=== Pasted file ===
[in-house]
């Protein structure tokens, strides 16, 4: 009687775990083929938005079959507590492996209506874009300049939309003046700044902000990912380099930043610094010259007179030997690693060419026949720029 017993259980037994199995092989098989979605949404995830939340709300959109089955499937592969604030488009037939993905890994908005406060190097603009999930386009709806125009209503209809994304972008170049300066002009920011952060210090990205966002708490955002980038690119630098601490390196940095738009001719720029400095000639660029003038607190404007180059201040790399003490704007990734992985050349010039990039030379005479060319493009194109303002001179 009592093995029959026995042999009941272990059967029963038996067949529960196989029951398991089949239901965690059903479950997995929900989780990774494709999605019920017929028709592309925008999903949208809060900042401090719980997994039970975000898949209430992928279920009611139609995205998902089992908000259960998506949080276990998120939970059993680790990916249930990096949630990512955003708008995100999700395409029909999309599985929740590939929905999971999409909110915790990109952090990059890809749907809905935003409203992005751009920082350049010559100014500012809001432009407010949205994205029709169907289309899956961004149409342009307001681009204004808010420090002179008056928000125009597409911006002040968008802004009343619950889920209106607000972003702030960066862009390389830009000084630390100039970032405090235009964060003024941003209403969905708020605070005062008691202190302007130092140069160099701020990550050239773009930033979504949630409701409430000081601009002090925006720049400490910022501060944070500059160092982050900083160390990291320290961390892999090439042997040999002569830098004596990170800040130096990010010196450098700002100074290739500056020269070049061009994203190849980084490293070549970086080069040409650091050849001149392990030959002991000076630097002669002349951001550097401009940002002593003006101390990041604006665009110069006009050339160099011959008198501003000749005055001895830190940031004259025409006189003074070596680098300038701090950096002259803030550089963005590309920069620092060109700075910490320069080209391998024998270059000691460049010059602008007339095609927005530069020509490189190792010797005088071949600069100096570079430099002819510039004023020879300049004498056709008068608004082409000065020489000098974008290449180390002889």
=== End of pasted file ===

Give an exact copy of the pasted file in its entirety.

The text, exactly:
[in-house]
């Protein structure tokens, strides 16, 4: 009687775990083929938005079959507590492996209506874009300049939309003046700044902000990912380099930043610094010259007179030997690693060419026949720029 017993259980037994199995092989098989979605949404995830939340709300959109089955499937592969604030488009037939993905890994908005406060190097603009999930386009709806125009209503209809994304972008170049300066002009920011952060210090990205966002708490955002980038690119630098601490390196940095738009001719720029400095000639660029003038607190404007180059201040790399003490704007990734992985050349010039990039030379005479060319493009194109303002001179 009592093995029959026995042999009941272990059967029963038996067949529960196989029951398991089949239901965690059903479950997995929900989780990774494709999605019920017929028709592309925008999903949208809060900042401090719980997994039970975000898949209430992928279920009611139609995205998902089992908000259960998506949080276990998120939970059993680790990916249930990096949630990512955003708008995100999700395409029909999309599985929740590939929905999971999409909110915790990109952090990059890809749907809905935003409203992005751009920082350049010559100014500012809001432009407010949205994205029709169907289309899956961004149409342009307001681009204004808010420090002179008056928000125009597409911006002040968008802004009343619950889920209106607000972003702030960066862009390389830009000084630390100039970032405090235009964060003024941003209403969905708020605070005062008691202190302007130092140069160099701020990550050239773009930033979504949630409701409430000081601009002090925006720049400490910022501060944070500059160092982050900083160390990291320290961390892999090439042997040999002569830098004596990170800040130096990010010196450098700002100074290739500056020269070049061009994203190849980084490293070549970086080069040409650091050849001149392990030959002991000076630097002669002349951001550097401009940002002593003006101390990041604006665009110069006009050339160099011959008198501003000749005055001895830190940031004259025409006189003074070596680098300038701090950096002259803030550089963005590309920069620092060109700075910490320069080209391998024998270059000691460049010059602008007339095609927005530069020509490189190792010797005088071949600069100096570079430099002819510039004023020879300049004498056709008068608004082409000065020489000098974008290449180390002889």